If you were following space news outlets back in 2017, then you likely heard about the particularly odd cigar-shaped space rock that zipped in and out of our solar system. Later nicknamed Oumuamua, this space rock was determined to have interstellar origins, but identifying its true nature is a continuous challenge even to this very day.
Image Credit: ESO/M. Kornmesser
As a result of Oumuamua’s strange shape, unusual accelerating tumble, and atypical composition, astronomers went back and forth in an attempt to discern exactly what the object was. Some called it an asteroid, while others called it a comet; some astronomers even went as far as to call it an alien spaceship. But Oumuamua didn’t really fit any of these categories, and a new paper published in the journal Astrophysical Journal Letters appears to offer a compelling new view.
So then, what exactly was Oumuamua? According to the paper, Oumuamua could have been a massive hunk of hydrogen ice akin to that of a stellar iceberg. Oumuamua’s origins appear to trace back to an enormous molecular cloud, which would effectively be giant stellar nursery measuring several light-years across. Stellar nurseries contain enough hydrogen gas to form countless stars, and sometimes that gas can be ejected in the form of solid frozen bodies like Oumuamua.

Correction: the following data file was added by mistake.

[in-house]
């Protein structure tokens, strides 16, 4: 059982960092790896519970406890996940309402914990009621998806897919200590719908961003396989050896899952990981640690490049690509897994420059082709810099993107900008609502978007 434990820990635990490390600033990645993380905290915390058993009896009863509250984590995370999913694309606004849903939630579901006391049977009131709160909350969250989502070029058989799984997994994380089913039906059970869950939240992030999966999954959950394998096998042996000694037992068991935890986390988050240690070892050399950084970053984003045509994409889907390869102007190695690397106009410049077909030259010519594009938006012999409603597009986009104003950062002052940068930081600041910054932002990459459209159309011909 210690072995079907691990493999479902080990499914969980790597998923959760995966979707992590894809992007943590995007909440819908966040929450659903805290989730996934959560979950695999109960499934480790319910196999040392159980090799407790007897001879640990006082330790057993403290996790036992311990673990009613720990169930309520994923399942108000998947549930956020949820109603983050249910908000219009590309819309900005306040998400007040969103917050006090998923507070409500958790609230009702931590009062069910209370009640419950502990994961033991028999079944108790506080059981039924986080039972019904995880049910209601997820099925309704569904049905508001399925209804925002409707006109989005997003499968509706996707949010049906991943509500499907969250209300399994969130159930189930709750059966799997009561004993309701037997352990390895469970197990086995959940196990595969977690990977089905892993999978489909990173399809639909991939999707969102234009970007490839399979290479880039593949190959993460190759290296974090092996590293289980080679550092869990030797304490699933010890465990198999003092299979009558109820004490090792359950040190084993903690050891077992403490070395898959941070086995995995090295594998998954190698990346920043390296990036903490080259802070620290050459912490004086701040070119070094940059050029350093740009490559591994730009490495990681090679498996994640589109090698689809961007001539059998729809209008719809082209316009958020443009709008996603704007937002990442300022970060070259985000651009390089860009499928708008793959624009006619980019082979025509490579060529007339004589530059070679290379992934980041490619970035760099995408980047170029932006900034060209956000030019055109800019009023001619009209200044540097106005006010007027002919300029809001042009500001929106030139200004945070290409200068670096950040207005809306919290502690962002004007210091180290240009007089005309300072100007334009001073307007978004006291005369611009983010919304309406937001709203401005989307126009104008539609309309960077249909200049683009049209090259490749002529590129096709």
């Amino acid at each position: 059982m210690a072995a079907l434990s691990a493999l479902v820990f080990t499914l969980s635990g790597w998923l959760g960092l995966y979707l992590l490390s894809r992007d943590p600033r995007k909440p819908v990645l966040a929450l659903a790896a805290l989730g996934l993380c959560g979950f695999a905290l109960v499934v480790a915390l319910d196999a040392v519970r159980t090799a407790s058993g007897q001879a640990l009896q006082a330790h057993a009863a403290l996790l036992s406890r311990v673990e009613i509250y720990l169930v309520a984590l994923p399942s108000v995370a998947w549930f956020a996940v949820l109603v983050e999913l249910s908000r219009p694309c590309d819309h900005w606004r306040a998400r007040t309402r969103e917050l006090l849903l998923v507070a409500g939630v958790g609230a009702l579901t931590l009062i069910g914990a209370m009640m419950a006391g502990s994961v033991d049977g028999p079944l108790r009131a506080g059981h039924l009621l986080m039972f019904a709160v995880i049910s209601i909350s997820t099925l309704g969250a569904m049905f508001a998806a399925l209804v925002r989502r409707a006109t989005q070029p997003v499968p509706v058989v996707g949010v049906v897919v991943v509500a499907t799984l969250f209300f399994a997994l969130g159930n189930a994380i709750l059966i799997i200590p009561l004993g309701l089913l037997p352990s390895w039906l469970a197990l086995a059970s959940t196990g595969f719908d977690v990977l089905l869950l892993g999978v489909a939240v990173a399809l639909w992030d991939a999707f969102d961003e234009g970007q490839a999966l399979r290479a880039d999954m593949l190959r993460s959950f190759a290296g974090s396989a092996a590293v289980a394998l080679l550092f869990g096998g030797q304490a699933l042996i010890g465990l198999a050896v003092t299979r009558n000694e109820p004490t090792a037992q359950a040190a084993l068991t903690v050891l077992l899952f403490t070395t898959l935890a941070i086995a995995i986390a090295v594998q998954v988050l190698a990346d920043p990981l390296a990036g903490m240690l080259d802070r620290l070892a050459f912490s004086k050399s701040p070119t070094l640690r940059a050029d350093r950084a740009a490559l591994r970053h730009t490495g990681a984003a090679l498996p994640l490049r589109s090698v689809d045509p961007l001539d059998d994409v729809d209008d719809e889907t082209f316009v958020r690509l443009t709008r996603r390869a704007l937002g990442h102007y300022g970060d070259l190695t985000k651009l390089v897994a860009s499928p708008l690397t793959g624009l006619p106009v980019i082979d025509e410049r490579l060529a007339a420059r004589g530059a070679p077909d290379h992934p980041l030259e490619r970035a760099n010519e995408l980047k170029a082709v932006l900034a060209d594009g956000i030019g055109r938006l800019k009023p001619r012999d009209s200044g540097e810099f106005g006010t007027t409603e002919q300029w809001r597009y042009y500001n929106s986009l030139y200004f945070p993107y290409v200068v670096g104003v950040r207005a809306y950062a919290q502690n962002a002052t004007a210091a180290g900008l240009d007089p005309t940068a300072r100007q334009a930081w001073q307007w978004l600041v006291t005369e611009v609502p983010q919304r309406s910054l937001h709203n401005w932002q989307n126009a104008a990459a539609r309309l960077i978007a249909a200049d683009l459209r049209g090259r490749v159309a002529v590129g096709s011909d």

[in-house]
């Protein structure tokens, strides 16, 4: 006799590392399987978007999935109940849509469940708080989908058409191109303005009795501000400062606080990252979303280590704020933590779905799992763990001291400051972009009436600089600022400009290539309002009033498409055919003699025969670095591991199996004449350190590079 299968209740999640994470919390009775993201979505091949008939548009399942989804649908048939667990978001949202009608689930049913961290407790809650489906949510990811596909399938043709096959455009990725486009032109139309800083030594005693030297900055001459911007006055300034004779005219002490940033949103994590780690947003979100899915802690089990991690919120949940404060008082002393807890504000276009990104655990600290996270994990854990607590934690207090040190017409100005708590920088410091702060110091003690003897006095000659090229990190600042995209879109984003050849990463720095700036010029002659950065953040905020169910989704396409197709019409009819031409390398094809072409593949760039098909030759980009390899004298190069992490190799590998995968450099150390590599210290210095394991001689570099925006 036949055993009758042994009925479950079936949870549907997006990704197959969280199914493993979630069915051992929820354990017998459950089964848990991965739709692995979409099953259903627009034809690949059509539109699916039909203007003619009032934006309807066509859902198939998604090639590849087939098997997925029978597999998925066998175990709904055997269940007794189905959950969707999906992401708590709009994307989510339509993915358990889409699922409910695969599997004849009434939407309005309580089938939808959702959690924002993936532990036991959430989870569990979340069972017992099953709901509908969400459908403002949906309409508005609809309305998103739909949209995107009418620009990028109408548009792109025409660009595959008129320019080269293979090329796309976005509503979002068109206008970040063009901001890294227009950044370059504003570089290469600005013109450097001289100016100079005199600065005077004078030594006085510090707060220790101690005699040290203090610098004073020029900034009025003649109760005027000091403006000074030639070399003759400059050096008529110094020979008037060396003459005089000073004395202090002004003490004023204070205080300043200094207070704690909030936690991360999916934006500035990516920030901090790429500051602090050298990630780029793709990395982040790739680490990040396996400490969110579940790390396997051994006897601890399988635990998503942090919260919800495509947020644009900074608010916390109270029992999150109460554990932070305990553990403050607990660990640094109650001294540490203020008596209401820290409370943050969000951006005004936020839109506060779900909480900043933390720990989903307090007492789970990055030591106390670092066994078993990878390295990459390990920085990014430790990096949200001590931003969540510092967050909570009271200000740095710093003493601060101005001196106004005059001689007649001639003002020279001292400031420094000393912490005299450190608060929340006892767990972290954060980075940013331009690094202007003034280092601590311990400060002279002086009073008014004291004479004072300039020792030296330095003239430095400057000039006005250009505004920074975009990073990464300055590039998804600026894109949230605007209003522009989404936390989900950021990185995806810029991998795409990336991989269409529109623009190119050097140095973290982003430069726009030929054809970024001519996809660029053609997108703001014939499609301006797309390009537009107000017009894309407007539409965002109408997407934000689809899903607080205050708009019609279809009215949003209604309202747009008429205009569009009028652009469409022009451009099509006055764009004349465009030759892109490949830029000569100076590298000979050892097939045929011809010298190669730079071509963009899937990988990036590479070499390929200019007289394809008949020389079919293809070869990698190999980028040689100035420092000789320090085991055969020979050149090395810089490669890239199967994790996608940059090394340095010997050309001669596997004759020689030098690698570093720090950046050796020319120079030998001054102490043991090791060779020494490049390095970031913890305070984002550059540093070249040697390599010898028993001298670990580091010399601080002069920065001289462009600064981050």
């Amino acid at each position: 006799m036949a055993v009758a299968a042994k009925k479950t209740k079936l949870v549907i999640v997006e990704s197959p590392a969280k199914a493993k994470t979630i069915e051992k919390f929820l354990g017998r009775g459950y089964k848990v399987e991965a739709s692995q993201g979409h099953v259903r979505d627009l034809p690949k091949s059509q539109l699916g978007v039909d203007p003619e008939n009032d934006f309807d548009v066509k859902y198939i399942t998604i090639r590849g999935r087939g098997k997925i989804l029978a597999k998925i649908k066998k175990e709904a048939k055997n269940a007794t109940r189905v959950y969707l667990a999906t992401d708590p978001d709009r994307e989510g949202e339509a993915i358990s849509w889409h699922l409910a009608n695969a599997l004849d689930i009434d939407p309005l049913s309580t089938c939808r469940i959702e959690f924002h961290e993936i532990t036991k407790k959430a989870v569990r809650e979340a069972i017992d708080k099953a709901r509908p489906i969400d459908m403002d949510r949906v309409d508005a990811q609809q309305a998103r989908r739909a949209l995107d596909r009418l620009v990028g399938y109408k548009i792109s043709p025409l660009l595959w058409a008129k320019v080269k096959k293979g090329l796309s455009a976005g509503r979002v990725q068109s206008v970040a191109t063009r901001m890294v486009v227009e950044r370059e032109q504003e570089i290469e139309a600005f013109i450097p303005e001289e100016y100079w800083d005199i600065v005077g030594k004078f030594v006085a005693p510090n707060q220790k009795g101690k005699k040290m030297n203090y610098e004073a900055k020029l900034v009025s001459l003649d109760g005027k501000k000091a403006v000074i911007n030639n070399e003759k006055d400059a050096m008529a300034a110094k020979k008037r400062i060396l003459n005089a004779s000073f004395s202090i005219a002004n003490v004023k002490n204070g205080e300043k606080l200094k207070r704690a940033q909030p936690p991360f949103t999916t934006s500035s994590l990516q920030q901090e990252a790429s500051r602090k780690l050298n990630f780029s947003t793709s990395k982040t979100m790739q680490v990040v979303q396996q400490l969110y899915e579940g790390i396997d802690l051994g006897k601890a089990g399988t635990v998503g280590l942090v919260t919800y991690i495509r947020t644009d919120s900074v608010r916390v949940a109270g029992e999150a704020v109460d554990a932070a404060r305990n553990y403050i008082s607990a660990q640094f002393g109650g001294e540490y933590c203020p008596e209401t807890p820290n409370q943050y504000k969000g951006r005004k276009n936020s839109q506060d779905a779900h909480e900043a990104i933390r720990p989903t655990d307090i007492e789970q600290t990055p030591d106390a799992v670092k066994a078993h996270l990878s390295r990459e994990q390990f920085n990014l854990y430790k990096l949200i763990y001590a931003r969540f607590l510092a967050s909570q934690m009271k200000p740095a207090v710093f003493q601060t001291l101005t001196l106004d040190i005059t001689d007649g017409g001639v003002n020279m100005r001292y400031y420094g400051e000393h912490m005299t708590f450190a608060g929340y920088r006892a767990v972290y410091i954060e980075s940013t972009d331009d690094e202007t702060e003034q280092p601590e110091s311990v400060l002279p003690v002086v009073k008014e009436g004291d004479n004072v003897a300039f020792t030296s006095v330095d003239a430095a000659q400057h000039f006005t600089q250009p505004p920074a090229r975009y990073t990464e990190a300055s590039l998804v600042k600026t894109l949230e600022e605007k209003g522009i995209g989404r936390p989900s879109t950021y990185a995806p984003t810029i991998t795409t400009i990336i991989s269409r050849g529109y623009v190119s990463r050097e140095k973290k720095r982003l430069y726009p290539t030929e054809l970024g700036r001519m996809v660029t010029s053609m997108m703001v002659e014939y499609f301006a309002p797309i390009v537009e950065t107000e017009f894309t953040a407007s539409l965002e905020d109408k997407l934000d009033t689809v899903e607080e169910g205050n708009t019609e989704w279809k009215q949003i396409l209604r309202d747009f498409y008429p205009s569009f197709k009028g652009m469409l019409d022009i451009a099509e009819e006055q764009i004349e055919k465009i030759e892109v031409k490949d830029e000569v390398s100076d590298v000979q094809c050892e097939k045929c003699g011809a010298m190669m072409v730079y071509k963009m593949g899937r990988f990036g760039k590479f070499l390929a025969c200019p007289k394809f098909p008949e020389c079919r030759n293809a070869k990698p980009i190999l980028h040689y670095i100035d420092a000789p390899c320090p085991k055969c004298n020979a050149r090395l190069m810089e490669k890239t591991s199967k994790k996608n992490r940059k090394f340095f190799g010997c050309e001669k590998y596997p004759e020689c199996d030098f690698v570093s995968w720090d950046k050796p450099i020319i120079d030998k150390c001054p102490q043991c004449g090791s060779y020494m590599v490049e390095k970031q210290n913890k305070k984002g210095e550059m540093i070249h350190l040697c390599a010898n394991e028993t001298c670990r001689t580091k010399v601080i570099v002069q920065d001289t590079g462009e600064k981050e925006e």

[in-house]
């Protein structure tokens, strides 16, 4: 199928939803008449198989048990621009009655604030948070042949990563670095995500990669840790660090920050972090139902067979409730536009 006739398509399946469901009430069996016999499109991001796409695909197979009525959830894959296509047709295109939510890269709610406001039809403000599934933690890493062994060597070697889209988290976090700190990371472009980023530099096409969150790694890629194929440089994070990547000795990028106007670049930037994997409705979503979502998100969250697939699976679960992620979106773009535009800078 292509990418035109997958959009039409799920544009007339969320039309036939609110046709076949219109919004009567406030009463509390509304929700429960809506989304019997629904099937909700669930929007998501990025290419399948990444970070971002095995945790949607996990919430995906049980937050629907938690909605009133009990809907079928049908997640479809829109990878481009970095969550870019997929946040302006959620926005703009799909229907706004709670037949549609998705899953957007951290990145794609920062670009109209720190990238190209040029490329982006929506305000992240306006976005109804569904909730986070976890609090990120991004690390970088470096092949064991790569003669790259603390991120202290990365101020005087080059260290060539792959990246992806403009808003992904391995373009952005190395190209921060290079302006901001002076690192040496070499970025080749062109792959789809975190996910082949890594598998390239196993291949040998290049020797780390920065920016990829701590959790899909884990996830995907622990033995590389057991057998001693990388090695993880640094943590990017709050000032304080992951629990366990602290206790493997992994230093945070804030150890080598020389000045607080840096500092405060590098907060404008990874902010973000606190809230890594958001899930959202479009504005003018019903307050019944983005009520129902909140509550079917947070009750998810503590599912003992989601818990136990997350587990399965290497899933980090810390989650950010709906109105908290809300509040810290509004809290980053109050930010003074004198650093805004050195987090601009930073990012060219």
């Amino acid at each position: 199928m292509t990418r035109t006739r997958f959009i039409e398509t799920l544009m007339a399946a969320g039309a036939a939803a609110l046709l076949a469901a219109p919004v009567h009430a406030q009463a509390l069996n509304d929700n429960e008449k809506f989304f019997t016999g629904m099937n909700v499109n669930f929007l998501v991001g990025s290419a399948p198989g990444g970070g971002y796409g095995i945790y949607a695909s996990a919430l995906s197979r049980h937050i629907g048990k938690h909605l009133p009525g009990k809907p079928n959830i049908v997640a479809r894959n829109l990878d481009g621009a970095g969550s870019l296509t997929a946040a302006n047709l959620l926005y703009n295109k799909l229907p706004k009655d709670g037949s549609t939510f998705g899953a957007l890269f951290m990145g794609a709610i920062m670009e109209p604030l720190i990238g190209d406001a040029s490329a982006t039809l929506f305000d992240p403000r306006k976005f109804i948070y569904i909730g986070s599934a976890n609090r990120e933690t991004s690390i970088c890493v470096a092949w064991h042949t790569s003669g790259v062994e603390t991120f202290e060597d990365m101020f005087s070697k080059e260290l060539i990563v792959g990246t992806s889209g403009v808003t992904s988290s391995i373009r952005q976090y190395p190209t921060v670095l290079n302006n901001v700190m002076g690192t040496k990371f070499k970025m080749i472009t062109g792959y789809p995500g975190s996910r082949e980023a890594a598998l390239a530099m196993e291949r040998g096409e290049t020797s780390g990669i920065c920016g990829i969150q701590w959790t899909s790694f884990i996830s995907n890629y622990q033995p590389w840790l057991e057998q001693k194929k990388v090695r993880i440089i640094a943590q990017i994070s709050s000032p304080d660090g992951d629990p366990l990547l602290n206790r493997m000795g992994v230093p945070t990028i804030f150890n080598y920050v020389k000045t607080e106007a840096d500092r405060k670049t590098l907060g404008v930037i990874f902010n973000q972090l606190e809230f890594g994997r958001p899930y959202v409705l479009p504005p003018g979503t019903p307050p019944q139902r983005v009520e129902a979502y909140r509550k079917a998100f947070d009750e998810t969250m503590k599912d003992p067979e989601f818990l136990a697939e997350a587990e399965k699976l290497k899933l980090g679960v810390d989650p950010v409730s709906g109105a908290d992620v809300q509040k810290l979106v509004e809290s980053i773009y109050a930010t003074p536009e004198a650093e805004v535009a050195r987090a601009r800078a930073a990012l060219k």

"We show that it was likely composed of hydrogen ice," explained Yale University’s Greg Laughlin, a co-author of the paper. "This is a new type of object, but it looks like there may be many more of them showing up going forward."
The idea may seem a bit out of this world (pun intended), especially since hydrogen has such an impossibly low freezing point of -450º Fahrenheit. But molecular clouds like the one discussed in the aforementioned theory are some of the only areas in the universe capable of reaching these frigid temperatures, and it seems as if a solid hunk of frozen hydrogen like Oumuamua would have needed to originate from one.
“Even though the hydrogen iceberg thing is a little exotic, it explains every single mysterious thing about ‘Oumuamua,” added Darryl Seligman, the paper’s lead author, also from Yale University.
Assuming the theory is correct, then this would allegedly explain Oumuamua’s strange behavior. Astronomers witnessed as Oumuamua slowly accelerated and became more elongated in shape over time as it whizzed past the Sun. This would have been a direct result of having its own hydrogen ice simmered from its surface by the Sun’s heat, and it further supports the notion that Oumuamua was a solid frozen hunk of hydrogen.
While Oumuamua is a significant mystery, one thing remains certain: Oumuamua isn’t the only one of its kind, and it seems plausible that that there could be several more objects just like it read to enter our solar system at any time. We can only hope that astronomers will be ready to observe them when they do, as this will be the key to identifying their composition and origins.